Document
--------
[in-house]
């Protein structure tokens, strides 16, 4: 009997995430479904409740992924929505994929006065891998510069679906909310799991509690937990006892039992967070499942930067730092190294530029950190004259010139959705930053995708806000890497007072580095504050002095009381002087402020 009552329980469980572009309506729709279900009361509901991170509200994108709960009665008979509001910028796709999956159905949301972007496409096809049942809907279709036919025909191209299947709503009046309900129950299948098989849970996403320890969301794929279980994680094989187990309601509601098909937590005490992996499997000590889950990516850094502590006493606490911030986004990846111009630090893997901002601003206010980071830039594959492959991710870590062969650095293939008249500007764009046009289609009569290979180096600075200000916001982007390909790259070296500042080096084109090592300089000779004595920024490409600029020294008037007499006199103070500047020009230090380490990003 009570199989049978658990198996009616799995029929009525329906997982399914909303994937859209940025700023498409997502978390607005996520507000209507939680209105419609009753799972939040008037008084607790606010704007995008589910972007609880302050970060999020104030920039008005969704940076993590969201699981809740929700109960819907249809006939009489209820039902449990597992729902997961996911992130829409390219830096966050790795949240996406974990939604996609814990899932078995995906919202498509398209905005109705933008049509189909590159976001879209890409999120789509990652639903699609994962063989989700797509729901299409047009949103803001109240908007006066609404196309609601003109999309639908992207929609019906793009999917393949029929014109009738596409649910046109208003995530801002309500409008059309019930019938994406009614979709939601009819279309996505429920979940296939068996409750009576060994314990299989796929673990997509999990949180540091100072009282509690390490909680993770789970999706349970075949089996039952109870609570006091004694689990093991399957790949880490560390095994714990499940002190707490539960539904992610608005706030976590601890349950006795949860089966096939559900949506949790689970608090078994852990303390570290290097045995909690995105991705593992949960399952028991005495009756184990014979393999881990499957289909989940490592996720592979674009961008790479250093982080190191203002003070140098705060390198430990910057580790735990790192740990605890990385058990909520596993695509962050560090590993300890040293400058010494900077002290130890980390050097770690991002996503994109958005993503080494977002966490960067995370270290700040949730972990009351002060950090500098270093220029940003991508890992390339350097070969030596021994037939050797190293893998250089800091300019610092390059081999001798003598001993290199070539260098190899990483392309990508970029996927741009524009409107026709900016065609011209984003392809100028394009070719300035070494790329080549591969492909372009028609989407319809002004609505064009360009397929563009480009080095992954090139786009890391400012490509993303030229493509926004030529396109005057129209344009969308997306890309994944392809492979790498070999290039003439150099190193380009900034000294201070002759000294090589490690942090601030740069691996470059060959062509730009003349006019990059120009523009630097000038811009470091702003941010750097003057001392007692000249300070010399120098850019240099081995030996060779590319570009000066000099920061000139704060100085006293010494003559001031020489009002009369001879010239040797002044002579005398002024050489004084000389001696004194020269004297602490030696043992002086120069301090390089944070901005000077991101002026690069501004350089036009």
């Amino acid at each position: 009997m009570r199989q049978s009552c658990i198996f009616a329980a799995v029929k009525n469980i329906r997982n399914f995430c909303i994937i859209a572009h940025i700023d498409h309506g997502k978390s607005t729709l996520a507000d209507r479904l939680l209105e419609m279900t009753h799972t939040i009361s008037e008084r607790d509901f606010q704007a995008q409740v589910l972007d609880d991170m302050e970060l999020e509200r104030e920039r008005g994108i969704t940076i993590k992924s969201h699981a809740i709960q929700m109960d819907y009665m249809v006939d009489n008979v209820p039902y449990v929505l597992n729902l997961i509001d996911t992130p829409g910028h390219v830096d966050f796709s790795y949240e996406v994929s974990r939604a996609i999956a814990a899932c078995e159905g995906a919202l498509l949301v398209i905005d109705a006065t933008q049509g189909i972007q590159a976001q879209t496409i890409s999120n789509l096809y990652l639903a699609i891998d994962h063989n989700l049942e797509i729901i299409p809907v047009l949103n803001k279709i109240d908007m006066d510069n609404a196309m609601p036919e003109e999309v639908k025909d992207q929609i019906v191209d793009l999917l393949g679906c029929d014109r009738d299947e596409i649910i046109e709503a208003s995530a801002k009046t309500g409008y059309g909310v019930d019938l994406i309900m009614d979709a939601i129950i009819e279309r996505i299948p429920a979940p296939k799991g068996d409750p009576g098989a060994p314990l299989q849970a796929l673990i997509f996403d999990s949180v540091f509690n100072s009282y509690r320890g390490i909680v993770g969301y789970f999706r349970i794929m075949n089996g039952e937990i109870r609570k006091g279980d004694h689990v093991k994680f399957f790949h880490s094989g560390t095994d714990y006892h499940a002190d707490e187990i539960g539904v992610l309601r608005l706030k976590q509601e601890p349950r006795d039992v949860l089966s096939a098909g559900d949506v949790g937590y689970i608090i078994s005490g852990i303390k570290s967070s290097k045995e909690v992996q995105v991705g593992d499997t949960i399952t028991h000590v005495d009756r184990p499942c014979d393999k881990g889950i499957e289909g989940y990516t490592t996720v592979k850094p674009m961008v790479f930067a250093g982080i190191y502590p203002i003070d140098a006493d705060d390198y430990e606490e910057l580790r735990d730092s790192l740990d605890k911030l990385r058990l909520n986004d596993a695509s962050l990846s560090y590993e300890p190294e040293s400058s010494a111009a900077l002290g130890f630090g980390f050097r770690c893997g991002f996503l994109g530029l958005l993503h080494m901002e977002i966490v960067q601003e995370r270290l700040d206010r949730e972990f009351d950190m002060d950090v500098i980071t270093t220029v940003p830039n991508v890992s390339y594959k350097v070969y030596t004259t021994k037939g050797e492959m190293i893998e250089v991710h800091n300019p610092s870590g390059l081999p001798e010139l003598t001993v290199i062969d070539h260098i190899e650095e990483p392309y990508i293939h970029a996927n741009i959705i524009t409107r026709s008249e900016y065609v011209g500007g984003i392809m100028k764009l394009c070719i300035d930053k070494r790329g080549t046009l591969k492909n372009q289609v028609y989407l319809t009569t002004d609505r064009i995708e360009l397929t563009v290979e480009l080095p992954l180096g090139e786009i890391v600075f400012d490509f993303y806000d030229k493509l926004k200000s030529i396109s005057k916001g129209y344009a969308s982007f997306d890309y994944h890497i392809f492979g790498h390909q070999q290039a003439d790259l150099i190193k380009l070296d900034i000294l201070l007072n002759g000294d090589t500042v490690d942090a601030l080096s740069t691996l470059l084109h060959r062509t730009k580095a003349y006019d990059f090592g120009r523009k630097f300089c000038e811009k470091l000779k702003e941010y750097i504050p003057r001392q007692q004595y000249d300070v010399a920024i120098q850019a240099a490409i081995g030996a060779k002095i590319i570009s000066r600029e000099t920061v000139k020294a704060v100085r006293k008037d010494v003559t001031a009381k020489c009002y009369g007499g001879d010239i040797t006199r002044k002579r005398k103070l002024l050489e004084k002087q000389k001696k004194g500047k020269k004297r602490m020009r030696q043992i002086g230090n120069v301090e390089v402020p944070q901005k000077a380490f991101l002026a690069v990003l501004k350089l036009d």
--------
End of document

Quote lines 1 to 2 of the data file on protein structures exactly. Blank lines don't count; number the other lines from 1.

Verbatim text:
[in-house]
């Protein structure tokens, strides 16, 4: 009997995430479904409740992924929505994929006065891998510069679906909310799991509690937990006892039992967070499942930067730092190294530029950190004259010139959705930053995708806000890497007072580095504050002095009381002087402020 009552329980469980572009309506729709279900009361509901991170509200994108709960009665008979509001910028796709999956159905949301972007496409096809049942809907279709036919025909191209299947709503009046309900129950299948098989849970996403320890969301794929279980994680094989187990309601509601098909937590005490992996499997000590889950990516850094502590006493606490911030986004990846111009630090893997901002601003206010980071830039594959492959991710870590062969650095293939008249500007764009046009289609009569290979180096600075200000916001982007390909790259070296500042080096084109090592300089000779004595920024490409600029020294008037007499006199103070500047020009230090380490990003 009570199989049978658990198996009616799995029929009525329906997982399914909303994937859209940025700023498409997502978390607005996520507000209507939680209105419609009753799972939040008037008084607790606010704007995008589910972007609880302050970060999020104030920039008005969704940076993590969201699981809740929700109960819907249809006939009489209820039902449990597992729902997961996911992130829409390219830096966050790795949240996406974990939604996609814990899932078995995906919202498509398209905005109705933008049509189909590159976001879209890409999120789509990652639903699609994962063989989700797509729901299409047009949103803001109240908007006066609404196309609601003109999309639908992207929609019906793009999917393949029929014109009738596409649910046109208003995530801002309500409008059309019930019938994406009614979709939601009819279309996505429920979940296939068996409750009576060994314990299989796929673990997509999990949180540091100072009282509690390490909680993770789970999706349970075949089996039952109870609570006091004694689990093991399957790949880490560390095994714990499940002190707490539960539904992610608005706030976590601890349950006795949860089966096939559900949506949790689970608090078994852990303390570290290097045995909690995105991705593992949960399952028991005495009756184990014979393999881990499957289909989940490592996720592979674009961008790479250093982080190191203002003070140098705060390198430990910057580790735990790192740990605890990385058990909520596993695509962050560090590993300890040293400058010494900077002290130890980390050097770690991002996503994109958005993503080494977002966490960067995370270290700040949730972990009351002060950090500098270093220029940003991508890992390339350097070969030596021994037939050797190293893998250089800091300019610092390059081999001798003598001993290199070539260098190899990483392309990508970029996927741009524009409107026709900016065609011209984003392809100028394009070719300035070494790329080549591969492909372009028609989407319809002004609505064009360009397929563009480009080095992954090139786009890391400012490509993303030229493509926004030529396109005057129209344009969308997306890309994944392809492979790498070999290039003439150099190193380009900034000294201070002759000294090589490690942090601030740069691996470059060959062509730009003349006019990059120009523009630097000038811009470091702003941010750097003057001392007692000249300070010399120098850019240099081995030996060779590319570009000066000099920061000139704060100085006293010494003559001031020489009002009369001879010239040797002044002579005398002024050489004084000389001696004194020269004297602490030696043992002086120069301090390089944070901005000077991101002026690069501004350089036009």